That bigger art piece was a tad overwhelming with the dark, heavy frame and accentuated the void of furniture there, for the footpath to the kitchen.
They could, of course, build in a tv cabinet in that niche then, with a space for speakers in cabinetry above the tv.
The main thing is to center the tv on the wall and clean up visual clutter in the corner.
Design Dilemma #2
This dilemma concerns window treatments.
The homeowner had contacted me with a pic of their room and was unsatisfied with how her Roman shade was looking in the entry niche there.
Here was the BEFORE pic.
She had hung the shade at the same height as the drapery, but wanted to know if that was necessary, as it felt awkward.
She also wanted to know if the fabrics should match as she really wanted to use some pattern there instead.
She was proposing this fabric and trim for a new shade and was asking for feedback.
I loved that fabric and trim and felt they would be perfect in that entry niche. I also told her not to mount the shade so high and to even make the shade slightly wider than the window trim, in this outside mount type installation.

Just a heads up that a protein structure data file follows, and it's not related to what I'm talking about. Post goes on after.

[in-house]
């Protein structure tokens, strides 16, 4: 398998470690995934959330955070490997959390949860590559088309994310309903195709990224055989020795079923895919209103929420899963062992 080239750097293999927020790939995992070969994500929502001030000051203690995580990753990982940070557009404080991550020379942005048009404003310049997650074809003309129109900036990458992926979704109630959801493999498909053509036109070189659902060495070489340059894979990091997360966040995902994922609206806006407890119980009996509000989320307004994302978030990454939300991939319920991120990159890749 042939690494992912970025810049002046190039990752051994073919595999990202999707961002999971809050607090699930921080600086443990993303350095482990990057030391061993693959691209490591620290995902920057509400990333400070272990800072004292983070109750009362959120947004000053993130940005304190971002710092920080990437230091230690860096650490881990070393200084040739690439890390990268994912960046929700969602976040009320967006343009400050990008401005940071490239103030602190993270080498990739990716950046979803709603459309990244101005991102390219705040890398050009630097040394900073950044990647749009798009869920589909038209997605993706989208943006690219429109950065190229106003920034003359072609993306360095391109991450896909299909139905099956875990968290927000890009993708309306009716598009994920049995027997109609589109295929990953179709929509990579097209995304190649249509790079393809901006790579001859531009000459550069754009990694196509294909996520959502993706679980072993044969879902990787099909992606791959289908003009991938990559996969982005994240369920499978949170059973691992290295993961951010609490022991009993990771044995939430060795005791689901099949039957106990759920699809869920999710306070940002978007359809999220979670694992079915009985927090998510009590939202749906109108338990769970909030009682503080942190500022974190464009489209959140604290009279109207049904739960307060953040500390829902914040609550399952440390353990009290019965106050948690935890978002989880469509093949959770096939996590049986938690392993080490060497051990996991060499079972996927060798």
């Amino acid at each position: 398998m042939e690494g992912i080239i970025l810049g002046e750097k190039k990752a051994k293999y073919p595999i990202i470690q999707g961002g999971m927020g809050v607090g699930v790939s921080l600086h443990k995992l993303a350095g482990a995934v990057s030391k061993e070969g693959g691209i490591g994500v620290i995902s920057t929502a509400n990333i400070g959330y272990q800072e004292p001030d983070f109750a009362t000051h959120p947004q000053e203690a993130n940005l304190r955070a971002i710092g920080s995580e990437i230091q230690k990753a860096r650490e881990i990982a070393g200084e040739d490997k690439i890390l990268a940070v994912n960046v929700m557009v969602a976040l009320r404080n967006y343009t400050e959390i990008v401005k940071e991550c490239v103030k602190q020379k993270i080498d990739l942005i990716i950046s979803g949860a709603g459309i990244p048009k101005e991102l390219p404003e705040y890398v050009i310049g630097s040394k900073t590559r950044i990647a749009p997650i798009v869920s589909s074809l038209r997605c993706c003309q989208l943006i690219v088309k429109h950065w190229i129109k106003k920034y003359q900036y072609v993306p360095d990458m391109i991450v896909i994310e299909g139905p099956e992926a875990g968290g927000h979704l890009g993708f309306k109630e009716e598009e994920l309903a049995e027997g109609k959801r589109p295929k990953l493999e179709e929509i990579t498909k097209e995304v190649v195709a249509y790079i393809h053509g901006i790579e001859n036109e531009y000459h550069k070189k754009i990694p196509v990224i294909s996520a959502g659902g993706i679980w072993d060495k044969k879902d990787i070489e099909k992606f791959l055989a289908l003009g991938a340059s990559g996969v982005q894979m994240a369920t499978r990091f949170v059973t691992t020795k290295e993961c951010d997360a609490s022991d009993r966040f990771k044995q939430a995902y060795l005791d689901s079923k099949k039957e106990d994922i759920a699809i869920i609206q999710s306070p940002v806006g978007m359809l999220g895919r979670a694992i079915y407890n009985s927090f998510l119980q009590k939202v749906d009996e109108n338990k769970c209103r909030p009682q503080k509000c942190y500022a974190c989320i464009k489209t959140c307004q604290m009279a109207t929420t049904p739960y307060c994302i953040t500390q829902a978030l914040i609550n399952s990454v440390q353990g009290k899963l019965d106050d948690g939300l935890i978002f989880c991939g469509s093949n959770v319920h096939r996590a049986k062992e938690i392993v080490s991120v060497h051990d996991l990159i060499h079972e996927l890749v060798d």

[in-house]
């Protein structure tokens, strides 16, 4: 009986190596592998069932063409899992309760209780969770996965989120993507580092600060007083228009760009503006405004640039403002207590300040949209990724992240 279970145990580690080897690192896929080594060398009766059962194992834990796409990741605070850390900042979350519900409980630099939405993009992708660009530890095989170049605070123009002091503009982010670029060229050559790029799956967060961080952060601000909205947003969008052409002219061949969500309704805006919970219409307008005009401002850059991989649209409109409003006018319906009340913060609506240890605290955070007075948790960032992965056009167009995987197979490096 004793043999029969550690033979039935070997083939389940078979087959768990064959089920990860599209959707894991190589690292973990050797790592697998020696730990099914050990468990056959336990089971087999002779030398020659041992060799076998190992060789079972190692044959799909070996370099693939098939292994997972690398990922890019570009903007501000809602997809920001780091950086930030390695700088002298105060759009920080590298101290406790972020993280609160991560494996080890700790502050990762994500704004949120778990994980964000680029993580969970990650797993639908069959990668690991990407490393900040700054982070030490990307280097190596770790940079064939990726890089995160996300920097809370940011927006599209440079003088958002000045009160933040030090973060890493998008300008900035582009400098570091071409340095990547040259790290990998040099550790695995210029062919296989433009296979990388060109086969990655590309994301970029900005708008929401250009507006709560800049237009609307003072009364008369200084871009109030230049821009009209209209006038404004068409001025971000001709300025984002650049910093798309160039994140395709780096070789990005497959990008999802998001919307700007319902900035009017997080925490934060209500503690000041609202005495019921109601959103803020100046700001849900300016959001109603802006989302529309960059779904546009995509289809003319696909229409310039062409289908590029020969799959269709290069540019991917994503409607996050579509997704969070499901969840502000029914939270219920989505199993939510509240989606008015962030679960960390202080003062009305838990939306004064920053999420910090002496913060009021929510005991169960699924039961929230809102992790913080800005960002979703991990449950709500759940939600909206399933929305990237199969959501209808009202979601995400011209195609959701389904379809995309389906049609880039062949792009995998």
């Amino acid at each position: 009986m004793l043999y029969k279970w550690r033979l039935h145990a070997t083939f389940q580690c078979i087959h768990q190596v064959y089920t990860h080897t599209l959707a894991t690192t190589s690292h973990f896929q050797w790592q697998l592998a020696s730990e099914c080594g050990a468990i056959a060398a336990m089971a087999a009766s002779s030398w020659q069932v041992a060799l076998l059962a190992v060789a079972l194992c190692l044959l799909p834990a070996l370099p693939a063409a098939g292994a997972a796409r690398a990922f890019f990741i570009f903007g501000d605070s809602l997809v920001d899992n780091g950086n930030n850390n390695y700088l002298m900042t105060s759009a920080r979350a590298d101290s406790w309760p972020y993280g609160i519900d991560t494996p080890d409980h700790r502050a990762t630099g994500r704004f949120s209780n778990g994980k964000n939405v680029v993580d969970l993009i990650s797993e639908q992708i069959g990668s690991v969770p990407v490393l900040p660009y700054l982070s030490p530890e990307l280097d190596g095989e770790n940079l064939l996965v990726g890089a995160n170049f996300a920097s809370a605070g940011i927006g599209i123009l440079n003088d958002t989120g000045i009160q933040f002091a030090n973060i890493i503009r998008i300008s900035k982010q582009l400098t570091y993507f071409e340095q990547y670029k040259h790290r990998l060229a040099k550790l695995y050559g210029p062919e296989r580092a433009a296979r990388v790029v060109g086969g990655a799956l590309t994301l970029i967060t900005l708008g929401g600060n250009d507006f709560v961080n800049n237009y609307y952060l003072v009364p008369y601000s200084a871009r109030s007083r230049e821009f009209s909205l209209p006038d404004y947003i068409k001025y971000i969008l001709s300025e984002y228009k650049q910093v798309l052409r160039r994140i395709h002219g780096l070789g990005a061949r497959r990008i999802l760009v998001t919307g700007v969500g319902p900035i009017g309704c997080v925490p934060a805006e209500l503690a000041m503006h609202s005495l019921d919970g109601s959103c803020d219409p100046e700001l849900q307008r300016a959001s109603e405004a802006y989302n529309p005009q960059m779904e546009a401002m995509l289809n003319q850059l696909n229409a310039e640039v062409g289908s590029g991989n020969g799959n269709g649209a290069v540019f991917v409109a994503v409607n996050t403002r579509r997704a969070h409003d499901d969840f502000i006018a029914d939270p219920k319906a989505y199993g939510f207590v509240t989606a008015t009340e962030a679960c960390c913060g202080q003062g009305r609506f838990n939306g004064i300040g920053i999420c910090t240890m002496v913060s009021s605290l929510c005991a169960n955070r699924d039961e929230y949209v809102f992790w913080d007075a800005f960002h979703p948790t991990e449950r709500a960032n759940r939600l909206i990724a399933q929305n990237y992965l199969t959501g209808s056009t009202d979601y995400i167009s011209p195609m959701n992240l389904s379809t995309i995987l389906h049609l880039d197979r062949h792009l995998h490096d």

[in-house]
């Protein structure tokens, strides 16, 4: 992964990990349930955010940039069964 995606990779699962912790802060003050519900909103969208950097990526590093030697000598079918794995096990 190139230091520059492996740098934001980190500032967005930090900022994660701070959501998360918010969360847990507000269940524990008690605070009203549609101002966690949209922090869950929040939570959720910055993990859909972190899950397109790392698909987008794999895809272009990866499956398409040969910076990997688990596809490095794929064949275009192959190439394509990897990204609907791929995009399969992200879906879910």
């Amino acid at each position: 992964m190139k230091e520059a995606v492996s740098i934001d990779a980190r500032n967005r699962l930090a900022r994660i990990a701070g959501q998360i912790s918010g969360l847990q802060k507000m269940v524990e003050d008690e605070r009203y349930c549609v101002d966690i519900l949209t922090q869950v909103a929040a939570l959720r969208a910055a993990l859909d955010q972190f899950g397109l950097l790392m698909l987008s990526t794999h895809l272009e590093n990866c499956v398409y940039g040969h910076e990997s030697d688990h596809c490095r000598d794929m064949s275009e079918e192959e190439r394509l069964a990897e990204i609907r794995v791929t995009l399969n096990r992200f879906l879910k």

A flat valance at the top that had a return on the side of the shade would also create a more finished and professional look.
Didn’t she do a great job? She recently sent me this completed pic.
I love the shade with the patterned fabric and it looks much more appropriately sized for the space and the window.
It adds so much to this nice alcove.
Design Dilemma #3
This last design dilemma I’m sharing today concerns the tile layout on the floor and walls of this bathroom, below.
The homeowner wanted to know if her ideas for the flooring were okay and where to stop and start the tile around the tub area.
Here were their parameters and concerns:
This homeowner was keeping the tub, but getting a new floor and wanted to know about the tile for the tub face and surrounding the tub area.
They were considering keeping the dark tile surround in the shower and they loved a black slate look for the floor with a herringbone pattern.
They were going to do a new clear glass shower enclosure and the chandelier would stay.
They were going to paint too, so the chartreuse color was going away.
She showed me pics of bathrooms she liked which included lots of white marble tile installations.